Thursday, January 17, 2013

Quo vadis, Pinoy?
By Dr. Lucio F. Teoxon Jr.

A decade has passed since we last observed the centennial celebration of our hard-won freedom after more than three centuries of colonial domination by Spain. One may well recall with what pomp and pageantry we all celebrated the occasion and poured down the streets in Metro Manila and in the other parts of the archipelago, proclaiming to the world and high heavens our independence and self-rule.

Filipinos prize their freedom, knowing pretty well how dearly it was paid for by the blood of our brave and noble heroes, both sung and unsung, so that the succeeding generations may live in peace, which is the precondition for progress. And if we sang with the purest voice to celebrate our freedom, it is because we have known the depths of black despair and travail in the iron hands of Castilian hegemony, including the American and Japanese brands.

Vigilance remains ever as the price exacted to preserve liberty. Kasarinlan at kalayaan hinding-hindi pababayaan… so goes the Centennial theme song. That vow should be renewed in the heart of every Filipino, reaffirmed in the marrow of his bones and rewritten in his own blood like the Katipuneros did. While keeping watch over those forces that would subvert his political freedom, he should stand up to the challenge of its prime concomitant, and that is, responsibility.

Without the will to assume responsibility as the requirement of freedom, we can easily forfeit it, as we once did in recent Philippine history, under a despot; or turn it over to totalitarian ideologues who deceptively use the very rhetoric of democracy. Unable to bear the weight of responsibility of self-governance, we may give up our freedom by default and unwarily let the power freaks run the show for ourselves. Then we would see the scenario of the slave learning to love his chain. We should be warned against the mentality that would settle for just about anything less only because the bigger deal entails stiffer demands.

This brings us to the question: Where do we stand now and whither are we headed? Can we truly say that we live at present in peace and prosperity as a nation?

Let us zero in on peace since it is the more primordial issue. Do we really want it deep in our hearts? There has been much talk about peace ad nauseam. The common folks in the street babble about peace, peace negotiators peddle peace, and clergymen at the pulpit prattle about peace.

Yet there is no peace.

What could possibly be the reason why? Here’s what.

The crisis is in our consciousness. Unless we effect a radical change in our ways of thinking, a complete turnaround in the structure of our consciousness, individually and as a nation, there is no hope for peace.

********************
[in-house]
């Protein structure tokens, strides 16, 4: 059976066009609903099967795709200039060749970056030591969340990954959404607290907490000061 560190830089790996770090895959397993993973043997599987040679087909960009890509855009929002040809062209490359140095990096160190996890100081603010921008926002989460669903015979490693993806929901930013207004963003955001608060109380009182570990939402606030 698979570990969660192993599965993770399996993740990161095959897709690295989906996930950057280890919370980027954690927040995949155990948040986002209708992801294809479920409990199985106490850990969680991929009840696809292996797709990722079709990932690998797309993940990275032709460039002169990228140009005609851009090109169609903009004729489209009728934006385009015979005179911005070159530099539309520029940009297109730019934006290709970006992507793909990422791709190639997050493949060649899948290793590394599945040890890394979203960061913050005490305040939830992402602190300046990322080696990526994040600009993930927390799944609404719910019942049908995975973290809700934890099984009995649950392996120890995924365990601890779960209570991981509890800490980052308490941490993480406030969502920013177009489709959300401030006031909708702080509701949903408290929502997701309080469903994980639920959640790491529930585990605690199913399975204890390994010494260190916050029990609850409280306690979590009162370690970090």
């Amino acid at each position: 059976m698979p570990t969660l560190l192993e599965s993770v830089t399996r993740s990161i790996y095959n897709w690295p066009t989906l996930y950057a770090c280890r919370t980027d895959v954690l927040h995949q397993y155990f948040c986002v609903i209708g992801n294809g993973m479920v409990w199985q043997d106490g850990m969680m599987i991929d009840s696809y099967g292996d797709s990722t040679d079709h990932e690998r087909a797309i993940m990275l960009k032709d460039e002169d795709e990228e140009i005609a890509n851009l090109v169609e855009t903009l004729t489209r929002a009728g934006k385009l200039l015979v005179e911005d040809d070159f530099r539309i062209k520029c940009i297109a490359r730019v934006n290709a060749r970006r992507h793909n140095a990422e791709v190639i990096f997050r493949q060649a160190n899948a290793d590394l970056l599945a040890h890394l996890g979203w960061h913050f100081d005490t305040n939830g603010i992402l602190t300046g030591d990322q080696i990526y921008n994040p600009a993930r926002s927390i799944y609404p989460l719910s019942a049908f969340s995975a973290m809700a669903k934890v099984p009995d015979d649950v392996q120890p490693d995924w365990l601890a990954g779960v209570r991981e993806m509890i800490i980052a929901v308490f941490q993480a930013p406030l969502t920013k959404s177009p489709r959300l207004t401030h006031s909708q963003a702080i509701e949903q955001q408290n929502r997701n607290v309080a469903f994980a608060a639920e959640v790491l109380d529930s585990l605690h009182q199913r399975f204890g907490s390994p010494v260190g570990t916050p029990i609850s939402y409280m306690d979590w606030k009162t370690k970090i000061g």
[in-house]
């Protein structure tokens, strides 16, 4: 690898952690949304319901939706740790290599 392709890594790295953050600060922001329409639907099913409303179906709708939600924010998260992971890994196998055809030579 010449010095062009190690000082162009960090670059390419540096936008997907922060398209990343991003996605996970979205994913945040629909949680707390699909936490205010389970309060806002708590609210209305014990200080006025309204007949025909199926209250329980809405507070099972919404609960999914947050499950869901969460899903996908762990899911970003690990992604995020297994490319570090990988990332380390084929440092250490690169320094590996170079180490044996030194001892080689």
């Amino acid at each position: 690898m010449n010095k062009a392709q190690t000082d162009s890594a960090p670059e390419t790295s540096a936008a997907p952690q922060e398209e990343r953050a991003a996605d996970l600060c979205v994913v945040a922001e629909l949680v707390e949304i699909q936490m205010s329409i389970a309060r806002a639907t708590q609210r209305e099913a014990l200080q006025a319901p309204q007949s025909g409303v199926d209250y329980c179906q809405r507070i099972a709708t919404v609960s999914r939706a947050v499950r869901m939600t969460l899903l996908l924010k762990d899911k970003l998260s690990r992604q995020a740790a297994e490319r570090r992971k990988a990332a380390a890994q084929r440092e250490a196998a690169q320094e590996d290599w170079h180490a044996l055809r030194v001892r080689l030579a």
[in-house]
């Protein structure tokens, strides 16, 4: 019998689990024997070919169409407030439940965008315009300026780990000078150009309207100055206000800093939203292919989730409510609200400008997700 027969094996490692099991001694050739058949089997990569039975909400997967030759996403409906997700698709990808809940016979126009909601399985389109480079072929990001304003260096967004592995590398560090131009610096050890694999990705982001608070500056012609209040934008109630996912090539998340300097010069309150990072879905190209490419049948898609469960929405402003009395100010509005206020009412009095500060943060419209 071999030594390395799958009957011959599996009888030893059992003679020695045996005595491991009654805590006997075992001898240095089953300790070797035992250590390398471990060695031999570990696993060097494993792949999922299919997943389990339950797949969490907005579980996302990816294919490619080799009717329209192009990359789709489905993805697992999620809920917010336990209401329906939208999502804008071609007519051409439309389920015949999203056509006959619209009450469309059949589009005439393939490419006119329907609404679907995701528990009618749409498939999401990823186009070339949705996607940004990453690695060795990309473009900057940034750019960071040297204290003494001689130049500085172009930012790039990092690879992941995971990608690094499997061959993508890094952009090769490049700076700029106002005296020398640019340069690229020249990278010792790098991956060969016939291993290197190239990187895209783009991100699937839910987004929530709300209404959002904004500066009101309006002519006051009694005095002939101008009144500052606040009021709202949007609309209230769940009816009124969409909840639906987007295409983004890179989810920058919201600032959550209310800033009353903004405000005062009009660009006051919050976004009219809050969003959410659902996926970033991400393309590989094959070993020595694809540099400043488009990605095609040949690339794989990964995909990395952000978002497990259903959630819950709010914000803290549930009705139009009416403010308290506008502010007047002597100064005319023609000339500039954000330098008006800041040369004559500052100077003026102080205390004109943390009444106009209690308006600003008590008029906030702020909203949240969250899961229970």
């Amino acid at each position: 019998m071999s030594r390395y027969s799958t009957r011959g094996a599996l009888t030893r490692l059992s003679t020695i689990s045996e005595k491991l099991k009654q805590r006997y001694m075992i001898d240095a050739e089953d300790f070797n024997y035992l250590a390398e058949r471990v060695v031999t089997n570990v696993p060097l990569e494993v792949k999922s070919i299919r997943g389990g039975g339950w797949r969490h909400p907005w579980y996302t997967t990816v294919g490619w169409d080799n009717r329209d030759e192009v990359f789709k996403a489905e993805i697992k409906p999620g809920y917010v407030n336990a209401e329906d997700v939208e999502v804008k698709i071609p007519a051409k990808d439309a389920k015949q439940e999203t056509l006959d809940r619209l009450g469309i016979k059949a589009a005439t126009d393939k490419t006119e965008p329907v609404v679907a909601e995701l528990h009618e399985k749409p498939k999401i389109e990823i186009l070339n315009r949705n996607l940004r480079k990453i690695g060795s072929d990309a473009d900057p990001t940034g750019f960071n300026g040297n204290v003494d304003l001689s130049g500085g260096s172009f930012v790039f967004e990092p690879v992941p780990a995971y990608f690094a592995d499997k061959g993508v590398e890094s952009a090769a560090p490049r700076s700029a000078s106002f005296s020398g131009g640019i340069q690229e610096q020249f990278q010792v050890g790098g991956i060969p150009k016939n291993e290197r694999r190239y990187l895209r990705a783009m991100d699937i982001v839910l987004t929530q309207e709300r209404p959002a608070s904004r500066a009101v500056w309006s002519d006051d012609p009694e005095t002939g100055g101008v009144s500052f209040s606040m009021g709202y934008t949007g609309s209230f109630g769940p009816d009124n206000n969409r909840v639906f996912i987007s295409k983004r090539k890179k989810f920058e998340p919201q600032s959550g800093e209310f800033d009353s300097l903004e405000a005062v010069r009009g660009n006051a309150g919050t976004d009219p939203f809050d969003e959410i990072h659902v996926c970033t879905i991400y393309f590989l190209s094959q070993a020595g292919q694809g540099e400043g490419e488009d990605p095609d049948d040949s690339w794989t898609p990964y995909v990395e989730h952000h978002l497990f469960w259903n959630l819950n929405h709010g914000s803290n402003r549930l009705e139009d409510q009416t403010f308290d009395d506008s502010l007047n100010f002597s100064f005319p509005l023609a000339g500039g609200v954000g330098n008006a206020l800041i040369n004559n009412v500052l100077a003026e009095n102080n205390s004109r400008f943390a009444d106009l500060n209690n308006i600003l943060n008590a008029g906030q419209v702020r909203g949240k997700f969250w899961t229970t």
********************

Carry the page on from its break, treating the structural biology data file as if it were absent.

Nothing short of a revolution of the heart is needed. Yes, we begin with ourselves, brother. On a personal level. Gandhi put it perfectly when he said that the individual must be the change he would want to see in the world. For we cannot change the world. Do not believe Karl Marx who said that our task is not to understand the world but to change it. That is baloney. But we can change as an individual. While we cannot remove all the muck or stones on the ground that bruise our feet, we can make good shoes to walk over them. Our difficulty, it seems to me, is that in our tradition there is no culture of inwardness. We have long been used to perceiving that which is “out there” while neglecting to look inwardly at what is “in here” under the skin as it were.

Thus, we are all held hostage by what we see with our physical eyes. We hardly listen to the promptings of the voice of the silence within. We value externals more than the internal, the superficial rather than the essential. Hence, we love to display our possessions, our bank accounts, cars, etc. but give little or no appreciation for such inner qualities as goodness, compassion, charity, honesty, justice, gratitude, prudence, integrity, and so on. We fail to understand that the inner is as important, if not more so, as the outer; and together they make up two facets of a unitary movement. As within, so without.

It follows, then, that the outside turmoil that plagues us in our country today is the external expression of the hidden chaos in the individual Filipino. Our society goes awry as the individual’s psyche becomes a seething cauldron of negative emotions and murderous thoughts. The individual is not separate from society. He is society, multiplied umpteen times. Psychologically, he is no different than everybody else—phoney, self-centered, violent, and driven by the three p’s: position, power, and prestige.

The Filipino who has long been hounded by the Furies will discover that peace as a distant ideal is really at his fingertips by creating a space in his mind so that he is no longer torn by inner conflicts. Purged of the debris that muddles his mind and heart, he attains inward wholeness that makes for psychological freedom, the inner counterpart of political freedom. Then only will he prove himself worthy of the heritage of political liberty that his illustrious forefathers had secured for him by laying down their lives. Equipped with the wisdom of the heart, he sets forth upon the path of righteousness as he pursues his dream of a brighter tomorrow.

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